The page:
What is Digital Citizenship?
Digital Citizenship encompasses the skills, responsibilities, and behaviors one is expected to exhibit while productively and positively existing in an online and/or digital environment.
While the topics and approaches will vary depending on the grade level of students, elements of digital citizenship instruction include:
- Online communication
- Media balance & well being
- Cyberbullying, digital drama and hate speech
- Online privacy & security
- News & media literacy
- Digital footprint & identity
- Device care
Digital Citizenship At Home
A strong partnership between home and school is truly vital when creating positive digital citizens. Parents and guardians are encouraged to discuss what it means to be safe online with their children, and implement practices, routines and policies that feel comfortable for the household. Parents are able to enforce time limits and blocks using the Blocksi Parent Dashboard. Common Sense Media also has excellent resources and talking points for families with children of all ages.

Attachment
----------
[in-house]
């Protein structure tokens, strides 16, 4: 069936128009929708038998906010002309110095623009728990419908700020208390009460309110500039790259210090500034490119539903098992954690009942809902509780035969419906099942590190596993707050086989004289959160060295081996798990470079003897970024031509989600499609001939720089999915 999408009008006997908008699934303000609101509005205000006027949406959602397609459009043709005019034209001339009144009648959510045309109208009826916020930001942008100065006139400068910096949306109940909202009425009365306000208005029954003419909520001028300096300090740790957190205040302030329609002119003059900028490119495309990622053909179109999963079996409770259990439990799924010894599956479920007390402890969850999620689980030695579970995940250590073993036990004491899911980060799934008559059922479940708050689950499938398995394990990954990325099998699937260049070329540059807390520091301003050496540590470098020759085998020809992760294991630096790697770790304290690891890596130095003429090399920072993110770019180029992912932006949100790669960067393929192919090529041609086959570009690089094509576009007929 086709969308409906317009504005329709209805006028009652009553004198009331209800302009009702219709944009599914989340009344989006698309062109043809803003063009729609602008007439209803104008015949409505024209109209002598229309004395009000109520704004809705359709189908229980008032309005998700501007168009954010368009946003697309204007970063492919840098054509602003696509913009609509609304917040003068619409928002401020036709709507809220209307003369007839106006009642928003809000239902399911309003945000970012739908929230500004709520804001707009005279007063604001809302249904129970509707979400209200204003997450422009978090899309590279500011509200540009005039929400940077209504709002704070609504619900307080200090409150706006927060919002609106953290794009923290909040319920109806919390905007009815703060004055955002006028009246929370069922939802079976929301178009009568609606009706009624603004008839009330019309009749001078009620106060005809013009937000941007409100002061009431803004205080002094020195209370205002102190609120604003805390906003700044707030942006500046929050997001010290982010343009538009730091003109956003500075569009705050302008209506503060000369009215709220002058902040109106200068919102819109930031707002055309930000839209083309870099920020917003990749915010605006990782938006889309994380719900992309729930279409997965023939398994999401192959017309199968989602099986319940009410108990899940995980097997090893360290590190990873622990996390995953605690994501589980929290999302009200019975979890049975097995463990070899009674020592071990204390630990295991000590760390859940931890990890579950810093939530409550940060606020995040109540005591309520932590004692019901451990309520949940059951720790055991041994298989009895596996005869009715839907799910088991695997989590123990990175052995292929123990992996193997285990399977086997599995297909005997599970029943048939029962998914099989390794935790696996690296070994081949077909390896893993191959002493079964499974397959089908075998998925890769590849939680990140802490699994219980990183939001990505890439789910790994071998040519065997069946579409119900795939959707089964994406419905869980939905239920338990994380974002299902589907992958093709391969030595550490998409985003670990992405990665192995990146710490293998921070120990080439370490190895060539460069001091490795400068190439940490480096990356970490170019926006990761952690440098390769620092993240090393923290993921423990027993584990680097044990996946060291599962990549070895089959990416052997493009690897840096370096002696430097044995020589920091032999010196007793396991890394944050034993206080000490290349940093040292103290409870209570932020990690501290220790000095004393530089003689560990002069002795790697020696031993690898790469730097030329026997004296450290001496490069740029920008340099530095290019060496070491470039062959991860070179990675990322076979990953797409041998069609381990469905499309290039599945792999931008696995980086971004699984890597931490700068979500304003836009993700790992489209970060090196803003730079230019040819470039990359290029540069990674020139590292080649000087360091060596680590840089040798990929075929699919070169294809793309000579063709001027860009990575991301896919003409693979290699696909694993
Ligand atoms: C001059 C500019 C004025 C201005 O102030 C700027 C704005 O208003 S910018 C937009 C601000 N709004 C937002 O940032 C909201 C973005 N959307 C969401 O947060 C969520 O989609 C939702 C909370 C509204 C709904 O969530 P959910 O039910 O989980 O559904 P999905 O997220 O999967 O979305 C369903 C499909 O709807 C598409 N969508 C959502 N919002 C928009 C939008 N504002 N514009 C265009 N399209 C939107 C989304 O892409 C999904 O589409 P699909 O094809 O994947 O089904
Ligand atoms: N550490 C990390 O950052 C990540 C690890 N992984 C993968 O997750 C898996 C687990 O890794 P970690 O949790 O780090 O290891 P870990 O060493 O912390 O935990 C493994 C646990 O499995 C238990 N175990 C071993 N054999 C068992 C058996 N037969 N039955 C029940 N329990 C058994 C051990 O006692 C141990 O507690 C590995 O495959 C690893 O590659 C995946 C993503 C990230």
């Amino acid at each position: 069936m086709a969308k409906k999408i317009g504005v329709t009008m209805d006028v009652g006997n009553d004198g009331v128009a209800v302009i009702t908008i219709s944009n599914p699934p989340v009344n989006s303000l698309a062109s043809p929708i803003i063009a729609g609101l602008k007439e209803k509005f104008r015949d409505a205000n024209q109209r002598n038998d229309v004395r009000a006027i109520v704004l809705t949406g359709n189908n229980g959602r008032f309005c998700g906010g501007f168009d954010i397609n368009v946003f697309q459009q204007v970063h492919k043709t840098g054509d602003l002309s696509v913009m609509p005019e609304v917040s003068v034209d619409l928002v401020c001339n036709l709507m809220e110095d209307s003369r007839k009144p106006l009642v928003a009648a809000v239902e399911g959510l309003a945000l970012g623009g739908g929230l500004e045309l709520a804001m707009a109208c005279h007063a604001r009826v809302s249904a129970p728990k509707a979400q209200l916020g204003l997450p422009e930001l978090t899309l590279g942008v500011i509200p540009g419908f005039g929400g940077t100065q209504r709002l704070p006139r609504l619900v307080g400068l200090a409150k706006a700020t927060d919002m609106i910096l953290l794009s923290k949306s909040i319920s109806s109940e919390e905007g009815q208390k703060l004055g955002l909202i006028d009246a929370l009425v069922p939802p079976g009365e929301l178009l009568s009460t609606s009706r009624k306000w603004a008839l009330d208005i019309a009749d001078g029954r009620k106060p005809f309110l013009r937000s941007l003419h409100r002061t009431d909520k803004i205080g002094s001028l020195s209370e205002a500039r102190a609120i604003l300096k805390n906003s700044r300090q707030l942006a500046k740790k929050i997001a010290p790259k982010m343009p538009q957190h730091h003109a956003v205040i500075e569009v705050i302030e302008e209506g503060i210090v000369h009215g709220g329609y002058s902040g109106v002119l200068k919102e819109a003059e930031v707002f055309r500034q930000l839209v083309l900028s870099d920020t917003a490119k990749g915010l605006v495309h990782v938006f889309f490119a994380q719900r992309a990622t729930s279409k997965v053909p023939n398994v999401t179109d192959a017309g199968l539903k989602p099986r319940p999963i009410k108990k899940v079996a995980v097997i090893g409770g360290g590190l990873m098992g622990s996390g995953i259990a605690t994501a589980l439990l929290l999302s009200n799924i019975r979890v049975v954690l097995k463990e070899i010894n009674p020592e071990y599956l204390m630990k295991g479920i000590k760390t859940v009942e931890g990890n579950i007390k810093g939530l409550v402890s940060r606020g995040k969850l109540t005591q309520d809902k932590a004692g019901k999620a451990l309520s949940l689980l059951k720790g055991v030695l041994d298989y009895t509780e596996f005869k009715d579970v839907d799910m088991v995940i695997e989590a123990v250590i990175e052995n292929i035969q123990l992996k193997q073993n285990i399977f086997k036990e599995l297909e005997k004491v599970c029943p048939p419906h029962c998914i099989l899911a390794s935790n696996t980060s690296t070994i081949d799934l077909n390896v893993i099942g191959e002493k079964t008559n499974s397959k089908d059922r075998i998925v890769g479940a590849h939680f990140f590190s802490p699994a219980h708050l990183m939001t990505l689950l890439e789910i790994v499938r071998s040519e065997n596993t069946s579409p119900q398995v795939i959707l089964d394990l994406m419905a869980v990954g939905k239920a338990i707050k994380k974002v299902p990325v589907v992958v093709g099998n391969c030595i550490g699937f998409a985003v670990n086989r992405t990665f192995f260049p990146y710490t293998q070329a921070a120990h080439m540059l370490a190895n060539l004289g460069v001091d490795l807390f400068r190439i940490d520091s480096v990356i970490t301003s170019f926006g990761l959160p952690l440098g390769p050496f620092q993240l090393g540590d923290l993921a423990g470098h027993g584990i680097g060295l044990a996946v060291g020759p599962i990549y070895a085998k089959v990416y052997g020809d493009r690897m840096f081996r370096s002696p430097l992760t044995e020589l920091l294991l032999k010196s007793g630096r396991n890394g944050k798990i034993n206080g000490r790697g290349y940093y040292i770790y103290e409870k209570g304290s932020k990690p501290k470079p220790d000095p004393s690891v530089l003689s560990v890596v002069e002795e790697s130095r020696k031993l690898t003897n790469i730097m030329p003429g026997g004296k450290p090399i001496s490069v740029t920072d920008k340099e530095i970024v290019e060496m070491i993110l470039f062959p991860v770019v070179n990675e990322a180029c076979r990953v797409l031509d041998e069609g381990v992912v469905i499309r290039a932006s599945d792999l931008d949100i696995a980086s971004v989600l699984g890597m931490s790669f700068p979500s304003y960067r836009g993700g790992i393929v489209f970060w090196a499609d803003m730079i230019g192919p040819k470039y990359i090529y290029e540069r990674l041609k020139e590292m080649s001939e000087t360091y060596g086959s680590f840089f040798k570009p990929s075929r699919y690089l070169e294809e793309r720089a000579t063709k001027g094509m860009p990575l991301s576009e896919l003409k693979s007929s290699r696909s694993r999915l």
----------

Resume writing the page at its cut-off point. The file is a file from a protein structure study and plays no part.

Common Sense Media Parent Resources
Common Sense Media is a nonprofit organization that bases their information and resources off of current research. There are a number of articles, reviews, and resources that parents can utilize for free to support navigating the digital world with children in the safest, healthiest, and most child-friendly way. There are many different sections and resources listed for families on this site. Below is a list of some recommended places to start.
- Common Sense Media Content Review- Search thousands of books, movies, games, and apps to see what is appropriate for the age of your child.
- Screen Time Articles and Research- Filter results by your child's age and device used to see the most up-to-date and relevant results regarding screen time for your family.
- Social Media Articles and Research- Filter results by your child's age and social media platform used to see the most up-to-date and relevant results regarding social media and your family.
IUSD’s Digital Citizenship Scope and Sequence (Community Facing)
- This K-12 Digital Citizenship Scope and Sequence guide shows the curriculum teachers can use to teach the elements of digital citizenship based on the grade level of their student.
Parenting in the 21st Century Presentation
- This presentation slide deck is delivered to parent groups. Notes and resources are linked in the notes of the slides.
At-Home Web Filtering and Monitoring